A comprehensive treatment of the concept of causation in evolutionary biology that makes clear its central role in both historical and contemporary debates.
Most scientific explanations are causal. This is certainly the case in evolutionary biology, which seeks to explain the diversity of life and the adaptive fit between organisms and their surroundings. The nature of causation in evolutionary biology, however, is contentious. How causation is understood shapes the structure of evolutionary theory, and historical and contemporary debates in evolutionary biology have revolved around the nature of causation. Despite its centrality, and differing views on the subject, the major conceptual issues regarding the nature of causation in evolutionary biology are rarely addressed. This volume fills the gap, bringing together biologists and philosophers to offer a comprehensive, interdisciplinary treatment of evolutionary causation.
Contributors first address biological motivations for rethinking evolutionary causation, considering the ways in which development, extra-genetic inheritance, and niche construction challenge notions of cause and process in evolution, and describing how alternative representations of evolutionary causation can shed light on a range of evolutionary problems. Contributors then analyze evolutionary causation from a philosophical perspective, considering such topics as causal entanglement, the commingling of organism and environment, and the relationship between causation and information.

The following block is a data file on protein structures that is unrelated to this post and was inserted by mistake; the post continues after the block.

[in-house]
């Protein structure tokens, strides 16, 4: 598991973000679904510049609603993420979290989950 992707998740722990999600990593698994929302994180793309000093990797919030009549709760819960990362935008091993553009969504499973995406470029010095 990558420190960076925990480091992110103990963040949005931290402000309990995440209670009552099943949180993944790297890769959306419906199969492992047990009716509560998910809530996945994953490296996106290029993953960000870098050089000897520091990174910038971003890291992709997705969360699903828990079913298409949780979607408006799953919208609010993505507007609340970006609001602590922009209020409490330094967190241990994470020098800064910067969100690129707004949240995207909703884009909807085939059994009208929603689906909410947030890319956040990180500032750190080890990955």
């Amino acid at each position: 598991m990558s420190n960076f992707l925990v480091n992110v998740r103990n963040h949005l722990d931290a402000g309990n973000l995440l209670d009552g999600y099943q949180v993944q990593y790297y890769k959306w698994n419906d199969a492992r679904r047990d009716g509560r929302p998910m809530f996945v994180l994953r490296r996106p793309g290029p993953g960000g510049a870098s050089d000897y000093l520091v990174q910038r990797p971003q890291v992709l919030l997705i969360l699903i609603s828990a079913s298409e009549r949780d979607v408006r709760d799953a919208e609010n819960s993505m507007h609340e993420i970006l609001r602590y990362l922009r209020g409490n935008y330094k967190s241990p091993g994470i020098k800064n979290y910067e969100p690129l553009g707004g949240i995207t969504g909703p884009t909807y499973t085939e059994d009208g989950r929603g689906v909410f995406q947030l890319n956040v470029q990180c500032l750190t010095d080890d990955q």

Contributors John A. Baker, Lynn Chiu, David I. Dayan, Renée A. Duckworth, Marcus W Feldman, Susan A. Foster, Melissa A. Graham, Heikki Helanterä, Kevin N. Laland, Armin P. Moczek, John Odling-Smee, Jun Otsuka, Massimo Pigliucci, Arnaud Pocheville, Arlin Stoltzfus, Karola Stotz, Sonia E. Sultan, Christoph Thies, Tobias Uller, Denis M. Walsh, Richard A. Watson
Tobias Uller is Professor of Evolutionary Biology at Lund University, Sweden.
Kevin N. Laland is Professor of Behavioural and Evolutionary Biology at the University of St. Andrews.
In summary, Uller and Laland have done an excellent job in compiling this edited volume that should be of interest to all those who wish to dwell on the high-level conceptual debates in evolutionary biology over the last decades. The main value of this volume, to me, is that it forced me to think and clarify my own views, particularly when reading chapters in which I disagreed with the contributors. This volume is also valuable because it exposes conceptual disagreements within the reformist camp. One would wish to see a similar volume published where the disagreements within the more traditionalist camp in evolutionary biology were exposed in a similar fashion. Evolutionary biology today is certainly a mature scientific field with room for several different research traditions and in which different schools of thought coexist. This book, alongside more traditionalist perspectives, could be excellent material for a cross-departmental reading group of evolutionary biologists and philosophers, who certainly have much to learn from each other.